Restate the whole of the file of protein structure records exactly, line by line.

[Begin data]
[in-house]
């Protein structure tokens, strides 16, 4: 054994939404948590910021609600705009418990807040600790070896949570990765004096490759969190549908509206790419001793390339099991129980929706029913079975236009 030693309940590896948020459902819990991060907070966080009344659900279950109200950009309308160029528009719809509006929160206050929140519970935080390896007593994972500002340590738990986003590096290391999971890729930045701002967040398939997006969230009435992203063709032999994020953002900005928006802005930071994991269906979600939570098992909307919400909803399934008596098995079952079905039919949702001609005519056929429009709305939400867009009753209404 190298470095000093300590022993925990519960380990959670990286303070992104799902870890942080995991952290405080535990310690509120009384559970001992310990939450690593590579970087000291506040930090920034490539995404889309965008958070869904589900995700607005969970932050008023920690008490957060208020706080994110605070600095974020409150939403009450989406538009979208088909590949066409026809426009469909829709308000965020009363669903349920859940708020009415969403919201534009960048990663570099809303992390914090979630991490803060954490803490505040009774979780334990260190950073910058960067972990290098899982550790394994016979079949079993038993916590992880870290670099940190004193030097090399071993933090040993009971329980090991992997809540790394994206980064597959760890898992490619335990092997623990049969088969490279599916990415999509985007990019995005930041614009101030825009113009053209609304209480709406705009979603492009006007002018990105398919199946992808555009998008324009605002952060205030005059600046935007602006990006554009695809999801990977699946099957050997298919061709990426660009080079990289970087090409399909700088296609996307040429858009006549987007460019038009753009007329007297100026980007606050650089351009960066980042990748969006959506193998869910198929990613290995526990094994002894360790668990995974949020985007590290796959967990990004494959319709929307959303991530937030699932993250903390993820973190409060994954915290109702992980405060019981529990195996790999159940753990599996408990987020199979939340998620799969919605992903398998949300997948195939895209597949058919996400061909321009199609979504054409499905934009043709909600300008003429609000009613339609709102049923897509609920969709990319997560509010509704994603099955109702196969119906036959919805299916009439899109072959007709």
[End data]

[in-house]
């Protein structure tokens, strides 16, 4: 054994939404948590910021609600705009418990807040600790070896949570990765004096490759969190549908509206790419001793390339099991129980929706029913079975236009 030693309940590896948020459902819990991060907070966080009344659900279950109200950009309308160029528009719809509006929160206050929140519970935080390896007593994972500002340590738990986003590096290391999971890729930045701002967040398939997006969230009435992203063709032999994020953002900005928006802005930071994991269906979600939570098992909307919400909803399934008596098995079952079905039919949702001609005519056929429009709305939400867009009753209404 190298470095000093300590022993925990519960380990959670990286303070992104799902870890942080995991952290405080535990310690509120009384559970001992310990939450690593590579970087000291506040930090920034490539995404889309965008958070869904589900995700607005969970932050008023920690008490957060208020706080994110605070600095974020409150939403009450989406538009979208088909590949066409026809426009469909829709308000965020009363669903349920859940708020009415969403919201534009960048990663570099809303992390914090979630991490803060954490803490505040009774979780334990260190950073910058960067972990290098899982550790394994016979079949079993038993916590992880870290670099940190004193030097090399071993933090040993009971329980090991992997809540790394994206980064597959760890898992490619335990092997623990049969088969490279599916990415999509985007990019995005930041614009101030825009113009053209609304209480709406705009979603492009006007002018990105398919199946992808555009998008324009605002952060205030005059600046935007602006990006554009695809999801990977699946099957050997298919061709990426660009080079990289970087090409399909700088296609996307040429858009006549987007460019038009753009007329007297100026980007606050650089351009960066980042990748969006959506193998869910198929990613290995526990094994002894360790668990995974949020985007590290796959967990990004494959319709929307959303991530937030699932993250903390993820973190409060994954915290109702992980405060019981529990195996790999159940753990599996408990987020199979939340998620799969919605992903398998949300997948195939895209597949058919996400061909321009199609979504054409499905934009043709909600300008003429609000009613339609709102049923897509609920969709990319997560509010509704994603099955109702196969119906036959919805299916009439899109072959007709």